Our previous articles covered audit trends we have noticed at Sovos and common triggers of a VAT audit. This article discusses the best practices on how to prepare for a VAT audit.
Each country and jurisdiction may have different laws and requirements related to the VAT audit process. Tax authorities can carry out audits in person or by correspondence, the latter often being the case for non-established businesses in the country in question.
A business may be audited at random or because there are reasons for the tax authority to believe that there is a problem with the company’s VAT return.
Generally speaking, authorities use audits and inspections to verify the accuracy of taxpayers’ declarations, identify possible errors or underpayments, and approve refunds.
As discussed in our previous article, to understand how to best prepare for a VAT audit, it’s essential to identify the reason why the audit was initiated.
Although specific checklists are available depending on the country of the audit, there are several actions that a business can carry out to prepare for an VAT audit. The most important of which is to collect documents and answers in advance. Frequently requested items during an audit include:
It is important that records of the above-listed documents, where applicable, are kept in line with local record keeping requirements. The need to prepare these documents in advance and the ability to produce them quickly becomes essential when a company is, for example, due to request the refund of VAT credits, to submit a de-registration or has, in general, any reason to expect for an audit to be initiated.
Authorities can open a cross check of activities with the company’s customers and suppliers, which will be initiated in parallel to the audit to verify that the information provided from both sides is consistent. Therefore, it is recommended to inform suppliers about any ongoing audit, communicate any questions or clarify outstanding queries. If, for example, a correction of invoices appears to be necessary, these should be finalised already in preparation for the VAT audit.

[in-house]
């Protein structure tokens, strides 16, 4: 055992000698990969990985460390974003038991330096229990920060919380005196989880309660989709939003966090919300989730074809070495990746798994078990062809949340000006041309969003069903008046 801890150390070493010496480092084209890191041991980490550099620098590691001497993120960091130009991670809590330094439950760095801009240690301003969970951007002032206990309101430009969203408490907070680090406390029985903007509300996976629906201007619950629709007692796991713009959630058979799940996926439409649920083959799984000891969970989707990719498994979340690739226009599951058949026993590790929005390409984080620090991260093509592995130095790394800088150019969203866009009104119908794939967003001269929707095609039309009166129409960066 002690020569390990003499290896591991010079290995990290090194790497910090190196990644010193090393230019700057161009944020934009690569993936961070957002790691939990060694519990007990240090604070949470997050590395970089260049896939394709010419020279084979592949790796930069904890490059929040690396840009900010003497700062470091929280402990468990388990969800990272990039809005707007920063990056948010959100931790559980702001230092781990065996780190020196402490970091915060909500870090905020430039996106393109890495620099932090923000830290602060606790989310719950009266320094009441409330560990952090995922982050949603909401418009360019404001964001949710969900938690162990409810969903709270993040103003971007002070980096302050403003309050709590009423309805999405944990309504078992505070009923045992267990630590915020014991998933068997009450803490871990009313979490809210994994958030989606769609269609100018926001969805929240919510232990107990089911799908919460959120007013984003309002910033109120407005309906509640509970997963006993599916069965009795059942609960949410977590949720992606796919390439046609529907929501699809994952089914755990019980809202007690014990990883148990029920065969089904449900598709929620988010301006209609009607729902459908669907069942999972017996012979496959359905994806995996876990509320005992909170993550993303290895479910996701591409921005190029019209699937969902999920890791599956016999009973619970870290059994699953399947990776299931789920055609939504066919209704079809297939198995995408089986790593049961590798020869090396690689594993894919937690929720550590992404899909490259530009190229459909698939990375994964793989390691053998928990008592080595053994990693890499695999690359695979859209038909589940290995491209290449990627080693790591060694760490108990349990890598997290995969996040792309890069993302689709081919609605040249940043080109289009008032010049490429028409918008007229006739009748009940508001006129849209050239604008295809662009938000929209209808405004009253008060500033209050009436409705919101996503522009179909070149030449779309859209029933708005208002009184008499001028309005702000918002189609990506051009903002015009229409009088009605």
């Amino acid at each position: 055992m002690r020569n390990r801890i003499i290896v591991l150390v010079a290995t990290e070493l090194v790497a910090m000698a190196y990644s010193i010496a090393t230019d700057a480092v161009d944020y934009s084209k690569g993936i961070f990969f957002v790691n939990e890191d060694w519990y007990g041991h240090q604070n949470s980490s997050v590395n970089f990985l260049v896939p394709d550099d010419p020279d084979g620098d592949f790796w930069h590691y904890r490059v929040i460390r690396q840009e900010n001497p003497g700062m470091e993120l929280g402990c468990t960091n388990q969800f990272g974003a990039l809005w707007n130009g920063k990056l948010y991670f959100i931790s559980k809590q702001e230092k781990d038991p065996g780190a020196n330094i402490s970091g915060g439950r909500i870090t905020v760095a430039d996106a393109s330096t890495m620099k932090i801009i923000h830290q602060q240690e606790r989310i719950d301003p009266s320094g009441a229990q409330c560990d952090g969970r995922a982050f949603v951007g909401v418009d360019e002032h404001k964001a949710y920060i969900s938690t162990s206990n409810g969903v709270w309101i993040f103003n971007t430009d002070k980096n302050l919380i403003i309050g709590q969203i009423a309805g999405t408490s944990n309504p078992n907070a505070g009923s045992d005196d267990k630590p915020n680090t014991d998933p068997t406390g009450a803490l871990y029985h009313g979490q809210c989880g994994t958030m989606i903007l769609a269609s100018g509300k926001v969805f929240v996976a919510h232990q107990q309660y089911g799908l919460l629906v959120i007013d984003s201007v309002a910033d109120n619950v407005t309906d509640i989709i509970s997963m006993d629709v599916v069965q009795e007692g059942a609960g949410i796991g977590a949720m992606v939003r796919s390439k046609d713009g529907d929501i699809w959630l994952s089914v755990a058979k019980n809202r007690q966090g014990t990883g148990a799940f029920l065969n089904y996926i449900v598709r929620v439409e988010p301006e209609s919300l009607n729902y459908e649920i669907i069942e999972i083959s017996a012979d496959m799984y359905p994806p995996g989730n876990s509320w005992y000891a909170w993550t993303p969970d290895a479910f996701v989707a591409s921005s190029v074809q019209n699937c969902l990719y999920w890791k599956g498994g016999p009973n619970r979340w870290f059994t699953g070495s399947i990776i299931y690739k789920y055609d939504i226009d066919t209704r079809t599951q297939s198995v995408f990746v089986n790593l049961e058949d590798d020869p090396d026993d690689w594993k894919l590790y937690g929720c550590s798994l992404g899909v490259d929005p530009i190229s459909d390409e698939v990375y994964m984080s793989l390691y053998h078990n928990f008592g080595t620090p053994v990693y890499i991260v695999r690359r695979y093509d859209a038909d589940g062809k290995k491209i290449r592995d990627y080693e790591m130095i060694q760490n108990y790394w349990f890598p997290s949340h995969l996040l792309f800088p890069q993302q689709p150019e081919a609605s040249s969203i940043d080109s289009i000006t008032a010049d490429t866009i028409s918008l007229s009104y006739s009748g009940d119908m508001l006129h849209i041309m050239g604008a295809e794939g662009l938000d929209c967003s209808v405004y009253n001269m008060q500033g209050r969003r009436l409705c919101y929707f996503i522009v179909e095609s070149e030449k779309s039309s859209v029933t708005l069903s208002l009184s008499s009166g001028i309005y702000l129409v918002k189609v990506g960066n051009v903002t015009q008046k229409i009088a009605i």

The tax authorities may impose very short and strict deadlines once an audit is initiated. Although it may be possible to request an extension, it is not necessarily guaranteed to be granted. In certain circumstances, authorities may impose penalties for late responses. Providing a clear and understandable set of documents to the tax office queries is essential to avoid any detrimental effects.
The advantages of preparing for a VAT audit can be summarised as follows:
Whether a business decides to handle the audit in-house or request the support of an external advisor, it is essential to consider the consequences of the audit, especially if high amounts of VAT to recover are at stake. In the event of an audit, the main objective should be to resolve it successfully and quickly, limiting as much as possible any detrimental impact to the business.